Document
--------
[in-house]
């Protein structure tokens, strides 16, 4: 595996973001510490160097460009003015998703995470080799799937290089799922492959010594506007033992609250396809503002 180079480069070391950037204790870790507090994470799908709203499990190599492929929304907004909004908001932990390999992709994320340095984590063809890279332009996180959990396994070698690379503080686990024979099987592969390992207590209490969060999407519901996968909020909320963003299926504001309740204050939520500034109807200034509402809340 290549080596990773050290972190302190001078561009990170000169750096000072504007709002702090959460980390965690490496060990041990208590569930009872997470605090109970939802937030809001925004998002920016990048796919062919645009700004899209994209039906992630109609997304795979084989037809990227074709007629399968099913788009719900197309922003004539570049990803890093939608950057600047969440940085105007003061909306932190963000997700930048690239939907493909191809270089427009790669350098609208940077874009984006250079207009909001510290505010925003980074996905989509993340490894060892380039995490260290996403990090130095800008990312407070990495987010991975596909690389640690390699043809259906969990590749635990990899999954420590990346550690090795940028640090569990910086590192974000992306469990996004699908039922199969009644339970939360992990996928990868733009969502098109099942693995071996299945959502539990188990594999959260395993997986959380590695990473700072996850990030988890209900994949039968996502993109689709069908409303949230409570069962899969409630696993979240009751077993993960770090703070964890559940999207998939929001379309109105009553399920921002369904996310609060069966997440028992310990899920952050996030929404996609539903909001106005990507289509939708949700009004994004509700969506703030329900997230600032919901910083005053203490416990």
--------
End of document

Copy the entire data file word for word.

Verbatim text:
[in-house]
């Protein structure tokens, strides 16, 4: 595996973001510490160097460009003015998703995470080799799937290089799922492959010594506007033992609250396809503002 180079480069070391950037204790870790507090994470799908709203499990190599492929929304907004909004908001932990390999992709994320340095984590063809890279332009996180959990396994070698690379503080686990024979099987592969390992207590209490969060999407519901996968909020909320963003299926504001309740204050939520500034109807200034509402809340 290549080596990773050290972190302190001078561009990170000169750096000072504007709002702090959460980390965690490496060990041990208590569930009872997470605090109970939802937030809001925004998002920016990048796919062919645009700004899209994209039906992630109609997304795979084989037809990227074709007629399968099913788009719900197309922003004539570049990803890093939608950057600047969440940085105007003061909306932190963000997700930048690239939907493909191809270089427009790669350098609208940077874009984006250079207009909001510290505010925003980074996905989509993340490894060892380039995490260290996403990090130095800008990312407070990495987010991975596909690389640690390699043809259906969990590749635990990899999954420590990346550690090795940028640090569990910086590192974000992306469990996004699908039922199969009644339970939360992990996928990868733009969502098109099942693995071996299945959502539990188990594999959260395993997986959380590695990473700072996850990030988890209900994949039968996502993109689709069908409303949230409570069962899969409630696993979240009751077993993960770090703070964890559940999207998939929001379309109105009553399920921002369904996310609060069966997440028992310990899920952050996030929404996609539903909001106005990507289509939708949700009004994004509700969506703030329900997230600032919901910083005053203490416990």